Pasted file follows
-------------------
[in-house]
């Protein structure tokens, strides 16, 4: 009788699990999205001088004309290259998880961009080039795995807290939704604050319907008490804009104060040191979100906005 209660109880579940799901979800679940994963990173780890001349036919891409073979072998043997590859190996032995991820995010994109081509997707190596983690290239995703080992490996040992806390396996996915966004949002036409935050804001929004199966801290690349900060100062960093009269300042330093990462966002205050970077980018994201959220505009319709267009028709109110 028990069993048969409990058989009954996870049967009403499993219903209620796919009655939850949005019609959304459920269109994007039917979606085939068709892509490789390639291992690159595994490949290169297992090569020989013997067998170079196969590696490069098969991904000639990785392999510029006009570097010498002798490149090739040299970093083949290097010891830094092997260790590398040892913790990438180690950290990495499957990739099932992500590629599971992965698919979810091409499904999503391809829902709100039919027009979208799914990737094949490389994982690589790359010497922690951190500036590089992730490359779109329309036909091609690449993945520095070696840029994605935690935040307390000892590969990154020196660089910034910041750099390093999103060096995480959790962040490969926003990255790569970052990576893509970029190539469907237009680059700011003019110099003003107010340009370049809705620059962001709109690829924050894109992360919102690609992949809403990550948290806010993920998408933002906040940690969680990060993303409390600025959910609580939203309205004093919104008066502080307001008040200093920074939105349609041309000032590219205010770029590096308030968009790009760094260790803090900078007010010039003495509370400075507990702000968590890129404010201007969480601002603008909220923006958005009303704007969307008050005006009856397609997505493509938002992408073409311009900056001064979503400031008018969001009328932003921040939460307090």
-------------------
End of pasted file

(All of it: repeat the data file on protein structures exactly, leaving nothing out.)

[in-house]
């Protein structure tokens, strides 16, 4: 009788699990999205001088004309290259998880961009080039795995807290939704604050319907008490804009104060040191979100906005 209660109880579940799901979800679940994963990173780890001349036919891409073979072998043997590859190996032995991820995010994109081509997707190596983690290239995703080992490996040992806390396996996915966004949002036409935050804001929004199966801290690349900060100062960093009269300042330093990462966002205050970077980018994201959220505009319709267009028709109110 028990069993048969409990058989009954996870049967009403499993219903209620796919009655939850949005019609959304459920269109994007039917979606085939068709892509490789390639291992690159595994490949290169297992090569020989013997067998170079196969590696490069098969991904000639990785392999510029006009570097010498002798490149090739040299970093083949290097010891830094092997260790590398040892913790990438180690950290990495499957990739099932992500590629599971992965698919979810091409499904999503391809829902709100039919027009979208799914990737094949490389994982690589790359010497922690951190500036590089992730490359779109329309036909091609690449993945520095070696840029994605935690935040307390000892590969990154020196660089910034910041750099390093999103060096995480959790962040490969926003990255790569970052990576893509970029190539469907237009680059700011003019110099003003107010340009370049809705620059962001709109690829924050894109992360919102690609992949809403990550948290806010993920998408933002906040940690969680990060993303409390600025959910609580939203309205004093919104008066502080307001008040200093920074939105349609041309000032590219205010770029590096308030968009790009760094260790803090900078007010010039003495509370400075507990702000968590890129404010201007969480601002603008909220923006958005009303704007969307008050005006009856397609997505493509938002992408073409311009900056001064979503400031008018969001009328932003921040939460307090």